"Disney is going to lose millions and a valuable copyright that it’s been able to leverage on all sorts of merchandise. But it’s had protection for years and has been granted term extensions," Donald P. Harris, associate dean for academic affairs at Temple University's Beasley School of Law, told the university's website.
Is Tigger spared in this bloodbath?
Tigger, the rambunctious tiger who first appeared in Milne's works in 1928, is still protected by copyright. So he won't appear in "Blood and Honey." But brace yourself: The trailer also features a crude, bloody grave for poor old Eeyore, a victim of this upside-down world.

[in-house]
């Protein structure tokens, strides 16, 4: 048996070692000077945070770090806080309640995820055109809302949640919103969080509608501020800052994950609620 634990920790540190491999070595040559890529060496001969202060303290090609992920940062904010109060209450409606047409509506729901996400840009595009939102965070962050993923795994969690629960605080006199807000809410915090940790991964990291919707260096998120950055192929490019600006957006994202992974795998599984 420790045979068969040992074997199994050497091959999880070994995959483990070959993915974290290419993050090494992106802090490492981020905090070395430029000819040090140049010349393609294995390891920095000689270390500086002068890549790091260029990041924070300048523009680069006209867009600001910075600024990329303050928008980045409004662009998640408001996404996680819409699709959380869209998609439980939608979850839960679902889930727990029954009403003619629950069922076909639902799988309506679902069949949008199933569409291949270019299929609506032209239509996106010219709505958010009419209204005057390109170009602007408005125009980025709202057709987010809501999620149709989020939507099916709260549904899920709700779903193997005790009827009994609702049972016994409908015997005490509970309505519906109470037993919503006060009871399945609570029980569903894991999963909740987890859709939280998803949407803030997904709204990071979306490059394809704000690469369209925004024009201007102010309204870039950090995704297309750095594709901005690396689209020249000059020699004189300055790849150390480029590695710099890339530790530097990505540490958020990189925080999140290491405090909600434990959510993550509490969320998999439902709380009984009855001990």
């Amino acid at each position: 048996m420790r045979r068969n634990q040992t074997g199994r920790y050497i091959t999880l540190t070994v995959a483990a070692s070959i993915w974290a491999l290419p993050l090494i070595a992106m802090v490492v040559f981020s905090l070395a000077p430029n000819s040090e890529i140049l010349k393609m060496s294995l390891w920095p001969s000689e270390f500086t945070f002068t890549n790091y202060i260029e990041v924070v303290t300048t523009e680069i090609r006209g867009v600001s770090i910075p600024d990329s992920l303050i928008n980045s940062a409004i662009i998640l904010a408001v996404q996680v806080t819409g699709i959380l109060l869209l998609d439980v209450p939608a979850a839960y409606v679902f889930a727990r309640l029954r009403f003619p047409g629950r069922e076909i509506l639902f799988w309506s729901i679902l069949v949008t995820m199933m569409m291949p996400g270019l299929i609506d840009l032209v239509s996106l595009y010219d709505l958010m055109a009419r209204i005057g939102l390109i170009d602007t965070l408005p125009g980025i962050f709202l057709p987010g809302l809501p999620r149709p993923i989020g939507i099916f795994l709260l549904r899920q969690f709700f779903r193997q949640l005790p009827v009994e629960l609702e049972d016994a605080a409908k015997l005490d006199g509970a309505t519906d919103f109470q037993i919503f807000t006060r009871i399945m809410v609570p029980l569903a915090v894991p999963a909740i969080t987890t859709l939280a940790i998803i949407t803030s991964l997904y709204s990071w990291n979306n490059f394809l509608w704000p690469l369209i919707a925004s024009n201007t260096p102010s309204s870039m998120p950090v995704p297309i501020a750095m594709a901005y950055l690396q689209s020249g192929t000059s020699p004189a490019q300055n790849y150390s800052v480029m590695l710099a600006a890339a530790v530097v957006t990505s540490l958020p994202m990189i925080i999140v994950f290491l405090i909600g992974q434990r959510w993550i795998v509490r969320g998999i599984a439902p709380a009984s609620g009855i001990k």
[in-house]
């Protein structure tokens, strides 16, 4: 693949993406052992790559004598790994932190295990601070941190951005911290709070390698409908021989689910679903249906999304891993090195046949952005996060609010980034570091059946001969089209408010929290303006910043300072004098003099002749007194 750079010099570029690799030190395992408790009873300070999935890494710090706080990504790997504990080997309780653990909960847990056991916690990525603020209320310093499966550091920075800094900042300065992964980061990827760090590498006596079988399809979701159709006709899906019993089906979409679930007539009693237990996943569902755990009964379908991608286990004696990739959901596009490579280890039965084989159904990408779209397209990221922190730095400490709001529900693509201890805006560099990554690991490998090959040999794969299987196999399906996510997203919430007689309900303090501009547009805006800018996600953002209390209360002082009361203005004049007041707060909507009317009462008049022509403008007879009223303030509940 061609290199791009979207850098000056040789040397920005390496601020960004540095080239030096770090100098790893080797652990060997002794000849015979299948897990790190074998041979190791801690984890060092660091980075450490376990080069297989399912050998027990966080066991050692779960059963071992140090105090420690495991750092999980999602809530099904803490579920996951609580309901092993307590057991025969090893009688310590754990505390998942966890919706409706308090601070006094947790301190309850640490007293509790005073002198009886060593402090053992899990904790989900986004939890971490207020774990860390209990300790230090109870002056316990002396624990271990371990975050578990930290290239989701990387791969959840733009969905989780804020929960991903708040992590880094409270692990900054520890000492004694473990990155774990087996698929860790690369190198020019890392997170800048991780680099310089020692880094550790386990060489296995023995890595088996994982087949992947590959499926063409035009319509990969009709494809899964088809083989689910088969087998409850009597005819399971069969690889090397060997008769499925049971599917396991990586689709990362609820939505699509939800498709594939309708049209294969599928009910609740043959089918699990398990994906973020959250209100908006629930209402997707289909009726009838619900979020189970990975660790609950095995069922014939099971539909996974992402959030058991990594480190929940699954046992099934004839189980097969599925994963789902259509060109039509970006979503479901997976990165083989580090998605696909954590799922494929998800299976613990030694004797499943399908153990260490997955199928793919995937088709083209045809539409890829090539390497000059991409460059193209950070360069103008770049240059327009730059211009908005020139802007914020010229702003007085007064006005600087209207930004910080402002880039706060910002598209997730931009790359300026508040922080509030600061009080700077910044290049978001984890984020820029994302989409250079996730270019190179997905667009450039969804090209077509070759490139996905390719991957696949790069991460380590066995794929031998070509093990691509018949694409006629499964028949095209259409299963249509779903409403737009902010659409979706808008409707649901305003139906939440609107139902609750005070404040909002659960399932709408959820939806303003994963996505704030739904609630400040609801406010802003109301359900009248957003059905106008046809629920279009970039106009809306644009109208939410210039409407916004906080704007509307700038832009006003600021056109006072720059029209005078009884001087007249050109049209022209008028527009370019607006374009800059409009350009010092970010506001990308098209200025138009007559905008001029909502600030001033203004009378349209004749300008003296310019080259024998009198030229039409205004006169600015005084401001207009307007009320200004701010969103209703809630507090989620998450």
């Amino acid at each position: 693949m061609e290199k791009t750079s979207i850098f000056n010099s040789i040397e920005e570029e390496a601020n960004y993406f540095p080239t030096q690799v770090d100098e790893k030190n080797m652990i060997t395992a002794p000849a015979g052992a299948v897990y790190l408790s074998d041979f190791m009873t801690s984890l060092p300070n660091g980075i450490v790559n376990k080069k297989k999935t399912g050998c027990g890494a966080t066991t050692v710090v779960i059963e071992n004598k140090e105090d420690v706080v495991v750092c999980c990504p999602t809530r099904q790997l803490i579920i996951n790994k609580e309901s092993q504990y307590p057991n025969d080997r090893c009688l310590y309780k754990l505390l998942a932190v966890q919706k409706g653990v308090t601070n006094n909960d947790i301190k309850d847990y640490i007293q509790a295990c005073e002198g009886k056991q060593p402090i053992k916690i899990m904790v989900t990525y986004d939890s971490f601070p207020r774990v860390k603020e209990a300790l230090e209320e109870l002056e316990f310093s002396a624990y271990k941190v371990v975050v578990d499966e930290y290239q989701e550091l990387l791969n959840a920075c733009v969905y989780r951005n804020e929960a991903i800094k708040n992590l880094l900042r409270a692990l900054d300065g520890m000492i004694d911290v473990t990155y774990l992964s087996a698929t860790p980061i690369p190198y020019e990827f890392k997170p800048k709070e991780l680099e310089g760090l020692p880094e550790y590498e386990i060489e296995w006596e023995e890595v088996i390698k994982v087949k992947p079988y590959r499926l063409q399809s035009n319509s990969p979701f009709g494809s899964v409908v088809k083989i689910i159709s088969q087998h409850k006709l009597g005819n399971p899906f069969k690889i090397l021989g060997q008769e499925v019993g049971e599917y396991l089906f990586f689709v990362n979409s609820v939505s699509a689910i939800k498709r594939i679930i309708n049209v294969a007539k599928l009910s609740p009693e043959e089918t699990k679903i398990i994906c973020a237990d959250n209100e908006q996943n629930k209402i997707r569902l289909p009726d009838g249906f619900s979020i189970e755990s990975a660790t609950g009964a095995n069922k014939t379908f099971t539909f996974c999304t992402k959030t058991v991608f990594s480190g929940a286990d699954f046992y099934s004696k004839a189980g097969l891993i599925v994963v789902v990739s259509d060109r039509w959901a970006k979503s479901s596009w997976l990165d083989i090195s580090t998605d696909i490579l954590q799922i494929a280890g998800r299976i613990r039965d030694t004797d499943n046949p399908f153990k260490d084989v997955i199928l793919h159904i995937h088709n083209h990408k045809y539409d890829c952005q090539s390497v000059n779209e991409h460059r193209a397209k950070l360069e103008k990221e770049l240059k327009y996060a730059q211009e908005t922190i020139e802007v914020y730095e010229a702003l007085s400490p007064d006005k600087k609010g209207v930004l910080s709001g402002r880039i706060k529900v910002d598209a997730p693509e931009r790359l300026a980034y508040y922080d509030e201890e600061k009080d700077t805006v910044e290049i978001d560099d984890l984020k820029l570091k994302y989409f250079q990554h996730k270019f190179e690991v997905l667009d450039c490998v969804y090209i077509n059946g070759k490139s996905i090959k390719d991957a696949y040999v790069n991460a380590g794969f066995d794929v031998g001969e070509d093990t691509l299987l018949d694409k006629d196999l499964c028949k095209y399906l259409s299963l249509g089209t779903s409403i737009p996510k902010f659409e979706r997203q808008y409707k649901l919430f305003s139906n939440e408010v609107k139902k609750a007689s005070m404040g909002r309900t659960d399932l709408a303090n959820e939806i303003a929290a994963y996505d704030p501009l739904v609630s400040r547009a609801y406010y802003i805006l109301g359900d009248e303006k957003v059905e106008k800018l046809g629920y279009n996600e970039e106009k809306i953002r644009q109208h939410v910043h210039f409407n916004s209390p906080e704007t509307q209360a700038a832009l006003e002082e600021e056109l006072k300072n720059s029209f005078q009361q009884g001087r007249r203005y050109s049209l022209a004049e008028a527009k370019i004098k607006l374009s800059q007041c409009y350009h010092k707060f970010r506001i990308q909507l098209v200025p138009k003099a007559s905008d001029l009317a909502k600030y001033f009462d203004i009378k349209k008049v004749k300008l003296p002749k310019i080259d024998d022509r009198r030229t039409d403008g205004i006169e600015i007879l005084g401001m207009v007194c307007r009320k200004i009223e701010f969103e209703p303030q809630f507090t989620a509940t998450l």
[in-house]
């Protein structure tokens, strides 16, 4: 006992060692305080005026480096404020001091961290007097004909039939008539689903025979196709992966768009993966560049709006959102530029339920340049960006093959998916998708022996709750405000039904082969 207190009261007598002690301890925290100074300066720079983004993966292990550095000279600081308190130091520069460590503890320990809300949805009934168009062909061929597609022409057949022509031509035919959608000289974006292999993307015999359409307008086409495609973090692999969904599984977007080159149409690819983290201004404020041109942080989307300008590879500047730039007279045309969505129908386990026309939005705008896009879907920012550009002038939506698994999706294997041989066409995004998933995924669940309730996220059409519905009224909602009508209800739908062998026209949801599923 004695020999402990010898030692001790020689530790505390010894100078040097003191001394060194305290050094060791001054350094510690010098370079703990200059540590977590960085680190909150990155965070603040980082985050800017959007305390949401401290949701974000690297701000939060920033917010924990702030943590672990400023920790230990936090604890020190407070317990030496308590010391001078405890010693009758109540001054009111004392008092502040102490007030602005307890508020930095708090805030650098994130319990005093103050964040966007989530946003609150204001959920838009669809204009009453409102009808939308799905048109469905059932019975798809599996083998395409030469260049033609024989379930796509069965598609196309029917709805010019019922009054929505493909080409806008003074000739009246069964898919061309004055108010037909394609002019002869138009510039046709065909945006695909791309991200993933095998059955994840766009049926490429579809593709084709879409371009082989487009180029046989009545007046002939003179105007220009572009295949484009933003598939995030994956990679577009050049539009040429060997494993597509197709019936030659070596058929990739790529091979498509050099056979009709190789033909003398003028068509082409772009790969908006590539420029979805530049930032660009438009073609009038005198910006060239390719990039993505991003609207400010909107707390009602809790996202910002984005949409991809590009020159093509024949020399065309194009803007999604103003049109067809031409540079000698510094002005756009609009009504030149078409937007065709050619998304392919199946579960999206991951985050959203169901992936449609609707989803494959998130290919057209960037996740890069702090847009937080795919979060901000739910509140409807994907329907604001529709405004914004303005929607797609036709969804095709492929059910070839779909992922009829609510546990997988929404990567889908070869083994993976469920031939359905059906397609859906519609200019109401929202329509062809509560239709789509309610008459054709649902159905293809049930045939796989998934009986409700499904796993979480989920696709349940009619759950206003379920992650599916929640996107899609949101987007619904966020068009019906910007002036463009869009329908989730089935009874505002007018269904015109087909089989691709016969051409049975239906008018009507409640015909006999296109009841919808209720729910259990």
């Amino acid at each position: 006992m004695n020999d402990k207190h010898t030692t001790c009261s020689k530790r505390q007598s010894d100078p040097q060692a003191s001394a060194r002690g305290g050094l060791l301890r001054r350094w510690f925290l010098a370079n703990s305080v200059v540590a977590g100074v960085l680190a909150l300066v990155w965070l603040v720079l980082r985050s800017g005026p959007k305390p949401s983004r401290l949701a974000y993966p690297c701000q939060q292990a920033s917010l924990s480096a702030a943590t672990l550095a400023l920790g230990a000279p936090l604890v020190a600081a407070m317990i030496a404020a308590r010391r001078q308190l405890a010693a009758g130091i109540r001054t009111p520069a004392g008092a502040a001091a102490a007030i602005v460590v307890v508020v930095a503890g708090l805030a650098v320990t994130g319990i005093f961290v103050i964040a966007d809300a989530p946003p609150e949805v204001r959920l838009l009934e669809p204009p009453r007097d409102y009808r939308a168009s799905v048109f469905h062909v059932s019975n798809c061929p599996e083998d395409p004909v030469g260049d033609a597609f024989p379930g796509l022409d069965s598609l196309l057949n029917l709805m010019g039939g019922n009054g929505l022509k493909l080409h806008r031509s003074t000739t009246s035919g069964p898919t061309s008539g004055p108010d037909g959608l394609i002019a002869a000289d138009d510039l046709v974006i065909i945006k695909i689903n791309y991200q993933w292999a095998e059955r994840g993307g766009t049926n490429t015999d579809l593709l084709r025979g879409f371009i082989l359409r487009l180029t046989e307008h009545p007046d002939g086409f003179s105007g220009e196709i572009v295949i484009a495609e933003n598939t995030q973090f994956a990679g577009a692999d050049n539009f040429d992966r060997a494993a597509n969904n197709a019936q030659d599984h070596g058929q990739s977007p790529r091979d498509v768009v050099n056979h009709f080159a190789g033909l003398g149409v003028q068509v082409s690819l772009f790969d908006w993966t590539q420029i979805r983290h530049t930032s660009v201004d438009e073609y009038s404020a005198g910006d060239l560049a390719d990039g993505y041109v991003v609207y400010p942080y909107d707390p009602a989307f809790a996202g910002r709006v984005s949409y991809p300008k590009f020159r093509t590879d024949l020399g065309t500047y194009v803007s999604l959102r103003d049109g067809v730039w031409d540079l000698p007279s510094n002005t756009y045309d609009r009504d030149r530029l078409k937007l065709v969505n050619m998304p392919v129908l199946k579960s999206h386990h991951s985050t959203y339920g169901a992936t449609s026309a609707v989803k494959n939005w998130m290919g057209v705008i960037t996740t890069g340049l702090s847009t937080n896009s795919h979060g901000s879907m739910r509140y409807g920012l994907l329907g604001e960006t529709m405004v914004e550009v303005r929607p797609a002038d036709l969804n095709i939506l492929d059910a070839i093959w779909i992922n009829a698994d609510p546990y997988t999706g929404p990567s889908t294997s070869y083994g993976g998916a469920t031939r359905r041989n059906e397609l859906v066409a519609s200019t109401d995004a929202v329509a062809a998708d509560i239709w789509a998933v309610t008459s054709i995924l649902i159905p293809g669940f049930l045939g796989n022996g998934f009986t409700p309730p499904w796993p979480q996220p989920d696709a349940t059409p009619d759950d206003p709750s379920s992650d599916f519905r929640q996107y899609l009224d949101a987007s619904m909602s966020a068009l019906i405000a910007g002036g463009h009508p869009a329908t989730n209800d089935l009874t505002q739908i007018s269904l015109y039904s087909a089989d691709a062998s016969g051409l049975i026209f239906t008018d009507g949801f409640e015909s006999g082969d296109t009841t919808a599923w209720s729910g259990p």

Will the righteous outcry stop the release of 'Blood and Honey'?
Not a chance. The film's producers are reaping the benefits of a massive publicity windfall.
Frake-Waterfield told Variety that the filmmakers are rushing to cash in while the attention is there.
"Because of all the press and stuff, we’re just going to start expediting the edit and getting it through post-production as fast as we can," he said, vowing to make "sure it’s still good. It’s gonna be a high priority."
Christmas slasher 'The Mean One' takes page from 'Blood and Honey'
Winnie the Pooh isn't the only beloved childhood icon getting the horror film treatment.
"The Mean One" serves a macabre parody of the Dr. Seuss character Grinch, the green-haired beast and holiday curmudgeon popularized in the 1957 children's book, and later 1966 TV film, "How the Grinch Stole Christmas!"